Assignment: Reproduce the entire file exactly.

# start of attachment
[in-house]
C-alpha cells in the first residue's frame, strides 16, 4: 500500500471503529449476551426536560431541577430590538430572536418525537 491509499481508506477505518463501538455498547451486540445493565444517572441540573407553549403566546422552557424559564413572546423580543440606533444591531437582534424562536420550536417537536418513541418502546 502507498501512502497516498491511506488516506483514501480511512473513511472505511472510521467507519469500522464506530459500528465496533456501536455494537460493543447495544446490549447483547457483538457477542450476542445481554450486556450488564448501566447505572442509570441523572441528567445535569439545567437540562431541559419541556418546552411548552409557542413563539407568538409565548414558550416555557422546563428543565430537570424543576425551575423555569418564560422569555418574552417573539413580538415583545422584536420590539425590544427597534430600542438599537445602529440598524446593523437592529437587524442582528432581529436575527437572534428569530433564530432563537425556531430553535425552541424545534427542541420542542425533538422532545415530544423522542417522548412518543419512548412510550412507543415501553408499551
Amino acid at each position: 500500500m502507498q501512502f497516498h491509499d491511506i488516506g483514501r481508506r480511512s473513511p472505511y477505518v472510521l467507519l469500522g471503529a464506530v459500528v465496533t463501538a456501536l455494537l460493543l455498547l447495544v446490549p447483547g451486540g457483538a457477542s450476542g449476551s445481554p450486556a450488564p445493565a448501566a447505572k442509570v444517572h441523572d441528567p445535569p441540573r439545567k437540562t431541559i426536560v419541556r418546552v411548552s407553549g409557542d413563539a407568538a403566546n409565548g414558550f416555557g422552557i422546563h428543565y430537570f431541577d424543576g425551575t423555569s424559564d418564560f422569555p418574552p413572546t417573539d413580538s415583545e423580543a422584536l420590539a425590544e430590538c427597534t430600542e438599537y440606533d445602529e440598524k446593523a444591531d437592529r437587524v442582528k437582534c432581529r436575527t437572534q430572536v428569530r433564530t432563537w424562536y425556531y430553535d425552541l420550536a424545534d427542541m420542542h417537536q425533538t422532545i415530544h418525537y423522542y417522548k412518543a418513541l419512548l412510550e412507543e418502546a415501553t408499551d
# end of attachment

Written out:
[in-house]
C-alpha cells in the first residue's frame, strides 16, 4: 500500500471503529449476551426536560431541577430590538430572536418525537 491509499481508506477505518463501538455498547451486540445493565444517572441540573407553549403566546422552557424559564413572546423580543440606533444591531437582534424562536420550536417537536418513541418502546 502507498501512502497516498491511506488516506483514501480511512473513511472505511472510521467507519469500522464506530459500528465496533456501536455494537460493543447495544446490549447483547457483538457477542450476542445481554450486556450488564448501566447505572442509570441523572441528567445535569439545567437540562431541559419541556418546552411548552409557542413563539407568538409565548414558550416555557422546563428543565430537570424543576425551575423555569418564560422569555418574552417573539413580538415583545422584536420590539425590544427597534430600542438599537445602529440598524446593523437592529437587524442582528432581529436575527437572534428569530433564530432563537425556531430553535425552541424545534427542541420542542425533538422532545415530544423522542417522548412518543419512548412510550412507543415501553408499551
Amino acid at each position: 500500500m502507498q501512502f497516498h491509499d491511506i488516506g483514501r481508506r480511512s473513511p472505511y477505518v472510521l467507519l469500522g471503529a464506530v459500528v465496533t463501538a456501536l455494537l460493543l455498547l447495544v446490549p447483547g451486540g457483538a457477542s450476542g449476551s445481554p450486556a450488564p445493565a448501566a447505572k442509570v444517572h441523572d441528567p445535569p441540573r439545567k437540562t431541559i426536560v419541556r418546552v411548552s407553549g409557542d413563539a407568538a403566546n409565548g414558550f416555557g422552557i422546563h428543565y430537570f431541577d424543576g425551575t423555569s424559564d418564560f422569555p418574552p413572546t417573539d413580538s415583545e423580543a422584536l420590539a425590544e430590538c427597534t430600542e438599537y440606533d445602529e440598524k446593523a444591531d437592529r437587524v442582528k437582534c432581529r436575527t437572534q430572536v428569530r433564530t432563537w424562536y425556531y430553535d425552541l420550536a424545534d427542541m420542542h417537536q425533538t422532545i415530544h418525537y423522542y417522548k412518543a418513541l419512548l412510550e412507543e418502546a415501553t408499551d